It is not news that monstrous storms have hit the snow belt states and beyond hard, fast and furious. They bring severe cold, record snow falls, closed schools, disrupted daily routines, cabin fever and yearning for the spring thaw. Presently traveling in the deep south, heading toward summer-like weather in Arizona does not mean I lack empathy for my friends and families in the hard hit regions. But, I must say, it has jogged my memories of snow banks reaching over the top of windows and doorways, snow banks covering driveways and sidewalks and the trials of coping during and after a sundry of storms endured in my lifetime.
As a teenager, I held many all-season jobs beginning the day I obtained my work permit. One of the first was at Fromers a somewhat upscale 5 and 10 cent store, 2.5 miles from my house. It must have been the winter season of 1959-60, my senior year. Snow fell for what seemed like days. Six foot high snow banks lined the sides of the main street leading to Fromers and the shopping area. Everything was closed, or so we were told on the news. The phone rang, My boss Ed was on the other end, Ann Carol, I need you to come into work today. We are open.
No memories of my preparation linger, except the vivid memory of myself, bundled in winter gear to the hilt, bowing into the wind atop the 6′ hard-packed snow bank-cum sidewalk, plowing my way toward the store. It must have been safer to walk atop the “glacier” than in the street with the plows, or just the adventure loving teen ager huddling against the wind. Ed was at the doorway, grateful to see me, His left side glass eye was brilliant that day, looking truly glassy (as it was), larger and darker brown than his natural eye. I stood all day behind the cash register, occasionally stopping to arrange shelves or stock a shelf or case. Ed and I ate our packed lunches together, served perhaps two brave customers, walking from their nearby homes, talked about the storms, my future plans, music, his young kids, store merchandise and managing a business and his living with an obvious “handicap.” In today’s world, it would not be so obvious). We had breached the subject before but never in depth.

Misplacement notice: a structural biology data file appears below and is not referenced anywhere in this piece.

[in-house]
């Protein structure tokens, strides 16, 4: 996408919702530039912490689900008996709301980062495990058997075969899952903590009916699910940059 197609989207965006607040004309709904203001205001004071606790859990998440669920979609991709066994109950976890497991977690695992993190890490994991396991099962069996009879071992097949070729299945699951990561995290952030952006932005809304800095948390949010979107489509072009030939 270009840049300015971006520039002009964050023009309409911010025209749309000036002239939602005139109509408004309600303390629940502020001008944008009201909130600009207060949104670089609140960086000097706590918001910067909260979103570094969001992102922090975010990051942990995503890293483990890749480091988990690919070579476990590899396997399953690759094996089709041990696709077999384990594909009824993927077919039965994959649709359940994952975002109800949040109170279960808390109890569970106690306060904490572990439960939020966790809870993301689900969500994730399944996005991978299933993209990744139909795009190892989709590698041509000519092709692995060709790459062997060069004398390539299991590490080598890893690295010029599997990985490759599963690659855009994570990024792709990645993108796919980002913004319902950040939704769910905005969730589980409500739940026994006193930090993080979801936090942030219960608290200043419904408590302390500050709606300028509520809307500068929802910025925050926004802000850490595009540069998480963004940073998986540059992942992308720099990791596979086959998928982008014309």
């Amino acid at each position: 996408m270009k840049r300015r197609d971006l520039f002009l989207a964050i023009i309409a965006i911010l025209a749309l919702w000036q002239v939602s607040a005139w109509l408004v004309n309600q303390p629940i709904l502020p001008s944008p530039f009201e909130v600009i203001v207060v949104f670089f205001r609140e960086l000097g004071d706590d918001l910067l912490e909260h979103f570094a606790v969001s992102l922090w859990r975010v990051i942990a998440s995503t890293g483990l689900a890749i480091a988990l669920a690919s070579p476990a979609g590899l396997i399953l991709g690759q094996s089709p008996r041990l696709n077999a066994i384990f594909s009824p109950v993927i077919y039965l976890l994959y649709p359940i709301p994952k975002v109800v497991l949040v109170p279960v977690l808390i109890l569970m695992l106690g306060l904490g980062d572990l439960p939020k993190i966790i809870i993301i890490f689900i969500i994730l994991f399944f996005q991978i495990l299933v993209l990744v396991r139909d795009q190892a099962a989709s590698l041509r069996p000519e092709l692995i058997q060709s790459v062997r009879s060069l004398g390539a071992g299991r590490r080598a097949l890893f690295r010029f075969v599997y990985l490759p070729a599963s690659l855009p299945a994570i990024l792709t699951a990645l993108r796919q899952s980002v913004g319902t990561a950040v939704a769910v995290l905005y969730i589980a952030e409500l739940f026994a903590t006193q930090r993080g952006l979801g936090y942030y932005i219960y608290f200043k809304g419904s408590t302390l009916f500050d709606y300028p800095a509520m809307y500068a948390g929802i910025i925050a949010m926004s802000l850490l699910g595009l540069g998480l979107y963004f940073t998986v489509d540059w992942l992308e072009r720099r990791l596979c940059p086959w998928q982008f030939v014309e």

I do not recall the cause of his lost eye, but he faced it in an upbeat, humorous manner. It was one of my first poignant opportunities learning about living with an in your face affliction, be it physical, a loss of a sense, race, mental illness and more that persons face often alone and lonely. He told about people avoiding looking him “in the eye,” even avoiding contact with him. or making a comment that always comes out wrong. It is a different world now, but still full of angst for both the victim and the onlooker marked by action such as avoidance, a show of empathy-sincere or false, and all of the aberrations that are described by people with a difference.
My work days were valuable as a teaching agent to a teenager trying to make sense of the world. I believe I learned about tolerance, developed good work habits and flexibility and skills, strengthened my love for people and often think of the man named Ed and his brief influence on my life, probably unbeknownst to him.
To those enduring these stormy days, there is an upside; valuable family time together, learning to improvise and adapt and rise to the occasion as survivors of hardship do. Perhaps my hike on the high banks were the laugh in the face of mother nature. I remember smiling to myself and feeling 10 feet tall for a few moments in my life. My best to all of you.
Feb 2015 snow fall in Marfa, Tx after several days in Big Bend in sunshine and 80F. Snow on our Motor home happens every year someplace.